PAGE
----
Well, it happened again. A friend just emailed that her Facebook account has been disabled.
While that is a problem, a bigger issue is that she has a private Facebook group for paid customers of her courses. And she is locked out of that private group as well.
This is another example of the problem with building any major part of your business on a site you don’t own.
You can wake up one morning and find that you are locked out of part of your business, and have lost contact with your group.
This can be a nightmare if you don’t have other ways of contacting your group members.
This is why we use and love Facebook and Twitter, but we also build our own list of subscribers.
Protect YOUR Facebook Group Access
Do you have a group on Facebook, whose members you care a lot about?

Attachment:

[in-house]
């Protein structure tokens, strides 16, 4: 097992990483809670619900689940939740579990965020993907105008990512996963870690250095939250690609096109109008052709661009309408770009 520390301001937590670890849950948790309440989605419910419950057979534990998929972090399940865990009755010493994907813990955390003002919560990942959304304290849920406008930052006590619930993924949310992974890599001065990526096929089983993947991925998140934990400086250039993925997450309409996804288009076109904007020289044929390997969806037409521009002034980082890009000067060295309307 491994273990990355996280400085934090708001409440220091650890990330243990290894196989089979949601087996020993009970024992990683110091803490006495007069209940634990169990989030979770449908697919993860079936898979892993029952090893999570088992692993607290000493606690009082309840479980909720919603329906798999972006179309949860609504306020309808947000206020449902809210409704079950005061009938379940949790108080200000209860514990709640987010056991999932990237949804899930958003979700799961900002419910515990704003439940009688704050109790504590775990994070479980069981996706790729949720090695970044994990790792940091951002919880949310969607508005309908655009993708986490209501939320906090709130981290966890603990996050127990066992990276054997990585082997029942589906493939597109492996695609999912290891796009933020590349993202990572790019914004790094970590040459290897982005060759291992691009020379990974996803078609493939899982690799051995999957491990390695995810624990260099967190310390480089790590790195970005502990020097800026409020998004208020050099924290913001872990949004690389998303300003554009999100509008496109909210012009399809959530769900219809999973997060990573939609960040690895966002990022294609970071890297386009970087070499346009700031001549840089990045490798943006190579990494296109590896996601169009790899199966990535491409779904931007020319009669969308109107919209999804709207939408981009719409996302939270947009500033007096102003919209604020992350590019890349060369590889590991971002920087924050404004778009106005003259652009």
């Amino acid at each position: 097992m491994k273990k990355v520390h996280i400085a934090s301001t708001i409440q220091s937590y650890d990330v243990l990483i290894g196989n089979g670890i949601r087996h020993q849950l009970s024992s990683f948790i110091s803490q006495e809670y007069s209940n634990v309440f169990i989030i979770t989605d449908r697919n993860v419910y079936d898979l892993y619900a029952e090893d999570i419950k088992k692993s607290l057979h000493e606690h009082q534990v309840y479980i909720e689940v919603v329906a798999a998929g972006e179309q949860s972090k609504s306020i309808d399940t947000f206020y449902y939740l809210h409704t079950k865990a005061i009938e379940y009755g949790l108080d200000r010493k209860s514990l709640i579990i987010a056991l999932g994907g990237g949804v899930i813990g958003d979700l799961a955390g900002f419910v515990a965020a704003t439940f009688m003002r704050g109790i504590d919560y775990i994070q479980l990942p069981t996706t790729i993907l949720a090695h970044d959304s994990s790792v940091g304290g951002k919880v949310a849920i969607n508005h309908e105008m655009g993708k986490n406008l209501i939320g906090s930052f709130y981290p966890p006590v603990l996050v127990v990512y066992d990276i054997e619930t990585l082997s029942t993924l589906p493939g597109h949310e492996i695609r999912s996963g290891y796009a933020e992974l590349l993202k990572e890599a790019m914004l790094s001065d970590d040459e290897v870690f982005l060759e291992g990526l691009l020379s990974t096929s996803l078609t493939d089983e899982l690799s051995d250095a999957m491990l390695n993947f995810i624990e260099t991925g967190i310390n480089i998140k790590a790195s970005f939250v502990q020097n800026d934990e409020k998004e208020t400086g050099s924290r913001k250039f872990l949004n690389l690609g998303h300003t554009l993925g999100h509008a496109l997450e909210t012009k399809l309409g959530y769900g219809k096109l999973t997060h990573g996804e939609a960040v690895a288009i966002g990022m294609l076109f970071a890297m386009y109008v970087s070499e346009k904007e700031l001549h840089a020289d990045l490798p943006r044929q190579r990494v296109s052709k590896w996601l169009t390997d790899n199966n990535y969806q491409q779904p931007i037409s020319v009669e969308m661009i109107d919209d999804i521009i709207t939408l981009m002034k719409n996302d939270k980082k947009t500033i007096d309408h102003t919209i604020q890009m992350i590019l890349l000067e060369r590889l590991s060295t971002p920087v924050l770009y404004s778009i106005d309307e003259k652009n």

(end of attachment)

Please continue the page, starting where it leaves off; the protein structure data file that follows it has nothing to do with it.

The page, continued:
If so, you’ll want to create at least two administrators for that group. Don’t be the only administrator!
If you have an additional administrator, you are protected against being locked out of your own group and being unable to contact members.
If the unthinkable happens to you, while you are working on being reinstated, your additional administrator can log in to the group and keep them informed. And you can even get access to your group through their administrator login if need be.
Plan ahead to avoid potential problems and create an additional administrator (or two) for your Facebook Groups.
Hopefully, you will never need to fall back on them, but you’ll sleep better at night.